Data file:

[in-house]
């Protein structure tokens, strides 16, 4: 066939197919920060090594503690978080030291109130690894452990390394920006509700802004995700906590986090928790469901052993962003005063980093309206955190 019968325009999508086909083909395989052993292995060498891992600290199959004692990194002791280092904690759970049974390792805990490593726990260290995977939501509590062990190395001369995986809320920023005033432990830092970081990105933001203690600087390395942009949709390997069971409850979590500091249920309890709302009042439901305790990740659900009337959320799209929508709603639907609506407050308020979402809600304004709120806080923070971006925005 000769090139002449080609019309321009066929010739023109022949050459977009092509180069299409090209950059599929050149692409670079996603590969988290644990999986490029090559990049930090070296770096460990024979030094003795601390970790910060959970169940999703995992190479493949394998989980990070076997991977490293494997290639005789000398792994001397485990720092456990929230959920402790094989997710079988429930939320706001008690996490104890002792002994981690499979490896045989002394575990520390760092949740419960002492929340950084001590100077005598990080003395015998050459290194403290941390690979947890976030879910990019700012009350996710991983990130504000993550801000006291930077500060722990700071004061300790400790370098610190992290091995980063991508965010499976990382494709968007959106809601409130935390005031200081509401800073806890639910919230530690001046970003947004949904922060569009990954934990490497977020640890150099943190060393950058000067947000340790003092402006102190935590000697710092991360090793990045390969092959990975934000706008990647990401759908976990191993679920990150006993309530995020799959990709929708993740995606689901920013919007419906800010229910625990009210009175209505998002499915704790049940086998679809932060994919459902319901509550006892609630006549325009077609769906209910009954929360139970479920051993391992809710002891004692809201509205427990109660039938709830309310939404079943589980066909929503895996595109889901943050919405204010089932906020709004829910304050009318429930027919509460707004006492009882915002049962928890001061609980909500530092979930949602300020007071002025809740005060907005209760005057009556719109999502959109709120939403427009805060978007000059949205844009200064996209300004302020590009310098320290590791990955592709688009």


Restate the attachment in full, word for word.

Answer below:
[in-house]
């Protein structure tokens, strides 16, 4: 066939197919920060090594503690978080030291109130690894452990390394920006509700802004995700906590986090928790469901052993962003005063980093309206955190 019968325009999508086909083909395989052993292995060498891992600290199959004692990194002791280092904690759970049974390792805990490593726990260290995977939501509590062990190395001369995986809320920023005033432990830092970081990105933001203690600087390395942009949709390997069971409850979590500091249920309890709302009042439901305790990740659900009337959320799209929508709603639907609506407050308020979402809600304004709120806080923070971006925005 000769090139002449080609019309321009066929010739023109022949050459977009092509180069299409090209950059599929050149692409670079996603590969988290644990999986490029090559990049930090070296770096460990024979030094003795601390970790910060959970169940999703995992190479493949394998989980990070076997991977490293494997290639005789000398792994001397485990720092456990929230959920402790094989997710079988429930939320706001008690996490104890002792002994981690499979490896045989002394575990520390760092949740419960002492929340950084001590100077005598990080003395015998050459290194403290941390690979947890976030879910990019700012009350996710991983990130504000993550801000006291930077500060722990700071004061300790400790370098610190992290091995980063991508965010499976990382494709968007959106809601409130935390005031200081509401800073806890639910919230530690001046970003947004949904922060569009990954934990490497977020640890150099943190060393950058000067947000340790003092402006102190935590000697710092991360090793990045390969092959990975934000706008990647990401759908976990191993679920990150006993309530995020799959990709929708993740995606689901920013919007419906800010229910625990009210009175209505998002499915704790049940086998679809932060994919459902319901509550006892609630006549325009077609769906209910009954929360139970479920051993391992809710002891004692809201509205427990109660039938709830309310939404079943589980066909929503895996595109889901943050919405204010089932906020709004829910304050009318429930027919509460707004006492009882915002049962928890001061609980909500530092979930949602300020007071002025809740005060907005209760005057009556719109999502959109709120939403427009805060978007000059949205844009200064996209300004302020590009310098320290590791990955592709688009």